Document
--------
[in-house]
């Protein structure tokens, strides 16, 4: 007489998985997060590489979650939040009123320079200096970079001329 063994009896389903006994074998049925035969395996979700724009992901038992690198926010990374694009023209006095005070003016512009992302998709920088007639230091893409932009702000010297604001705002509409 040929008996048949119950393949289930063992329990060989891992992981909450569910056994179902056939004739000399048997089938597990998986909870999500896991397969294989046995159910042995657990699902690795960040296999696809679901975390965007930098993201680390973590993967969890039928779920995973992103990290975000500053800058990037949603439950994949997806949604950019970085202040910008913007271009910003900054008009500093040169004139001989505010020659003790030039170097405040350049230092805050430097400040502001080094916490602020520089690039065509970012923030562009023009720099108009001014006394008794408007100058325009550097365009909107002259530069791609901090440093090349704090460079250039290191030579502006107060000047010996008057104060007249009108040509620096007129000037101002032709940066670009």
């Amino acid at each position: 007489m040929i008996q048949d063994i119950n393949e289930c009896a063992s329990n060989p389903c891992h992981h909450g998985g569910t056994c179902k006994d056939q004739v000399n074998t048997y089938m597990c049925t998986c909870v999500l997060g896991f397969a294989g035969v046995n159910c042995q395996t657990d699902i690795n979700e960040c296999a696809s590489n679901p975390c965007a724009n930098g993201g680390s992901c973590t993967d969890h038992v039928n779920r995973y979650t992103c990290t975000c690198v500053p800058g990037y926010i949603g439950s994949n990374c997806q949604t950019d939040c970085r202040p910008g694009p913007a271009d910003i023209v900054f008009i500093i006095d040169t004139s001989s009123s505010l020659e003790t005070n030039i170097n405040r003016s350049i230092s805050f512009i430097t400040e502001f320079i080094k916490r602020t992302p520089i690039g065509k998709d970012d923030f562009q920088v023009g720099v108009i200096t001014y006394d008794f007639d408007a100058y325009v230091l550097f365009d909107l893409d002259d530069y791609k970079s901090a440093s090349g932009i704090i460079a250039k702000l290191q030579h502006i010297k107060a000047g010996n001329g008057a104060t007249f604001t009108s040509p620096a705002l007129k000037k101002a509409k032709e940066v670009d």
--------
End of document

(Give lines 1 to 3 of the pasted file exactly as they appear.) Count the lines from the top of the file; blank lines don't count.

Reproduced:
[in-house]
């Protein structure tokens, strides 16, 4: 007489998985997060590489979650939040009123320079200096970079001329 063994009896389903006994074998049925035969395996979700724009992901038992690198926010990374694009023209006095005070003016512009992302998709920088007639230091893409932009702000010297604001705002509409 040929008996048949119950393949289930063992329990060989891992992981909450569910056994179902056939004739000399048997089938597990998986909870999500896991397969294989046995159910042995657990699902690795960040296999696809679901975390965007930098993201680390973590993967969890039928779920995973992103990290975000500053800058990037949603439950994949997806949604950019970085202040910008913007271009910003900054008009500093040169004139001989505010020659003790030039170097405040350049230092805050430097400040502001080094916490602020520089690039065509970012923030562009023009720099108009001014006394008794408007100058325009550097365009909107002259530069791609901090440093090349704090460079250039290191030579502006107060000047010996008057104060007249009108040509620096007129000037101002032709940066670009």
């Amino acid at each position: 007489m040929i008996q048949d063994i119950n393949e289930c009896a063992s329990n060989p389903c891992h992981h909450g998985g569910t056994c179902k006994d056939q004739v000399n074998t048997y089938m597990c049925t998986c909870v999500l997060g896991f397969a294989g035969v046995n159910c042995q395996t657990d699902i690795n979700e960040c296999a696809s590489n679901p975390c965007a724009n930098g993201g680390s992901c973590t993967d969890h038992v039928n779920r995973y979650t992103c990290t975000c690198v500053p800058g990037y926010i949603g439950s994949n990374c997806q949604t950019d939040c970085r202040p910008g694009p913007a271009d910003i023209v900054f008009i500093i006095d040169t004139s001989s009123s505010l020659e003790t005070n030039i170097n405040r003016s350049i230092s805050f512009i430097t400040e502001f320079i080094k916490r602020t992302p520089i690039g065509k998709d970012d923030f562009q920088v023009g720099v108009i200096t001014y006394d008794f007639d408007a100058y325009v230091l550097f365009d909107l893409d002259d530069y791609k970079s901090a440093s090349g932009i704090i460079a250039k702000l290191q030579h502006i010297k107060a000047g010996n001329g008057a104060t007249f604001t009108s040509p620096a705002l007129k000037k101002a509409k032709e940066v670009d």